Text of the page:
Perfect? Right. Of course, there are drawbacks, but many of them are ancillary to the speakers themselves. First, four channels of high-quality amplification raise the cost of the speakers beyond their list price, as few of us already have four channels of power. Second, besides the amps, you’ll probably need new speaker wire, as internal biwire cables don’t work. Third, while I’ve heard of the M-50 (and its larger sibling, the M-75), being used in a 14' x 12' room, to get the most out of your investment, you’ll need at least a medium-sized room. I’d say at least 15' x 20'. On the other hand, the woofers suck up the juice, so the M-50 is probably not right for a large room. As for the speakers themselves, I suppose that in absolute terms the two dissimilar drivers pose a small issue. On the other hand, Wisdom integrates these dissimilar drivers better than 99.96% of audio companies integrate similar drivers. I also heard my upstream components with clarity beyond what I’m used to. While not punishing per se, the Wisdoms will certainly let you know the true skill of the rest of your rig. Other than that, about the only other drawback is the aforementioned need for juice, so if you are a SEThead or use OTLs (please see the TAS review of the M-75 for details on the writer's experience with the Atma-Sphere MA-2 amps), you will definitely be changing amps, and probably to solid state. Finally, I guess that all your audiobuds clogging the listening room may be a drawback as well, unless they spring for the munchies.

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Other climbers

The closest competitor I’ve had in for review to the M-50 is the $10k Kharma Ceramique 2.0. My system was considerably different when it was here, and it’s been a while as well. Still, it left an indelible impression of smooth response, extreme musicality and deep, articulate bass. Compared to the M-50, it was a slightly softer on dynamic peaks, didn’t reach as deep in the bass, and had a few more issues with driver integration. It also had a slight tendency to a dark presentation and was a tad less revealing. Of course, we are talking about subtle differences as both these speakers are very near the edge of the possible.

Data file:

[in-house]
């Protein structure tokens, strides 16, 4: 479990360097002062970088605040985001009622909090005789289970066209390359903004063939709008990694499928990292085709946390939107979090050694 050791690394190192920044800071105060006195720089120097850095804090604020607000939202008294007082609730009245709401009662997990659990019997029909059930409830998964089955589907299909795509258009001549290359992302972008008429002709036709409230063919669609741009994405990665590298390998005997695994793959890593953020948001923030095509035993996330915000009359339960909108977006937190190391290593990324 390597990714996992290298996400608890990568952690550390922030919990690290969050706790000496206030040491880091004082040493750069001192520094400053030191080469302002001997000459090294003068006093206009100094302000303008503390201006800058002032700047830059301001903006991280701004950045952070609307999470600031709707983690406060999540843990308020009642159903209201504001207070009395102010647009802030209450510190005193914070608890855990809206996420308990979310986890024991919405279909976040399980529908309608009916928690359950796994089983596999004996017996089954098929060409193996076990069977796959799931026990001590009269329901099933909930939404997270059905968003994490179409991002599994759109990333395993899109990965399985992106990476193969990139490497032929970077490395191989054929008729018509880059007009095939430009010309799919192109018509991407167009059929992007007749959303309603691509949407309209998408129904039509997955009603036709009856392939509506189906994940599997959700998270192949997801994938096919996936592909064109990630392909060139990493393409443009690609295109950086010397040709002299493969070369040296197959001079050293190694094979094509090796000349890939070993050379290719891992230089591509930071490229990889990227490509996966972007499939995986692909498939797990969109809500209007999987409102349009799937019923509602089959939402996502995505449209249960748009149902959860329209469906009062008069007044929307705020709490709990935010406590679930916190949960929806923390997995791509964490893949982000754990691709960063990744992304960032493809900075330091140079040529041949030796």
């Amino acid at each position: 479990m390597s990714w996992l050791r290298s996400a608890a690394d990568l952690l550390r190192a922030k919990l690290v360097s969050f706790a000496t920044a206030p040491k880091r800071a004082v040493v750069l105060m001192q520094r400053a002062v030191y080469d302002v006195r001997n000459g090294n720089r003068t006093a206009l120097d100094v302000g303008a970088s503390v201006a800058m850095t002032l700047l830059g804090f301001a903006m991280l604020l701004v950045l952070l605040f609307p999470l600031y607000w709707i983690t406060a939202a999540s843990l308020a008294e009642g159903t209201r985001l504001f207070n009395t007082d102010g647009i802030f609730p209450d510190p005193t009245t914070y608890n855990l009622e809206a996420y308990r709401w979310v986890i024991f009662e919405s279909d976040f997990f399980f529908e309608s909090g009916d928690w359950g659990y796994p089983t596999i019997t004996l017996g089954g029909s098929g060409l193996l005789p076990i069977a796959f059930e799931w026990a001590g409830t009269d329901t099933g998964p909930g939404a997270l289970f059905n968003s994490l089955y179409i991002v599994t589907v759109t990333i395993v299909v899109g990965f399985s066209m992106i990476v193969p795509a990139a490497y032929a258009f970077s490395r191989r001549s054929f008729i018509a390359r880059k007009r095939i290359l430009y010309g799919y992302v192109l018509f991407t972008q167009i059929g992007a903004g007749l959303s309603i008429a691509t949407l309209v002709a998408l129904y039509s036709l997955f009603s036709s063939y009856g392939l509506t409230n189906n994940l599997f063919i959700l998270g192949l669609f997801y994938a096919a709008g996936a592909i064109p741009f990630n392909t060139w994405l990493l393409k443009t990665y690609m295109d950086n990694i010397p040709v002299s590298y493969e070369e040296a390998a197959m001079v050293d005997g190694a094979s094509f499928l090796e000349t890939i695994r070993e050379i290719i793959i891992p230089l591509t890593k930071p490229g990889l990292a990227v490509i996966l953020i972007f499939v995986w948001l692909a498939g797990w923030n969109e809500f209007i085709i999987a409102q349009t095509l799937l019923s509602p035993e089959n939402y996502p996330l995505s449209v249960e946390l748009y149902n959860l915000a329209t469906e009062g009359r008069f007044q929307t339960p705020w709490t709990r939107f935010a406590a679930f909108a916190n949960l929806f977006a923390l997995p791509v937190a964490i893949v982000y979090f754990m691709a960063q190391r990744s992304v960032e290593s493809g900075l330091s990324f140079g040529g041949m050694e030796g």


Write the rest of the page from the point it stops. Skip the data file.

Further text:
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View from the top

But the real story is that the Wisdom is sui generis. The large bass driver, coupled to an extended and detailed planar midrange/tweeter, controlled by an infinitely adjustable active crossover that can be tweaked to fit both room and amp, add up to a unique product, as the M-50s truly stand apart from the crowd. While no casual purchase, even for those who’ve avoided investing in a dot bomb company, the M-50s also fall short of the small-condo category of speakers. But just like H. L. Mencken, who said he could write better than anyone who wrote faster, and faster than anyone who wrote better, the M-50 is better than anything that’s cheaper, and far cheaper than anything that’s better. In my world, that makes it a truly memorable speaker, one worthy of inclusion in the third camp of the "affordable" state-of-the-art product. Sure, $35,000 is a helleva lot of cash, and certainly beyond what we call inexpensive here at the Warnke Snowshoe and Music Lodge. But when you are making a play for the best possible sound, nothing is cheap, and in that chase, the M-50 can be considered affordable. Kudos to Tom Bohlender and his assault on McKinley. He made it with ease and in style.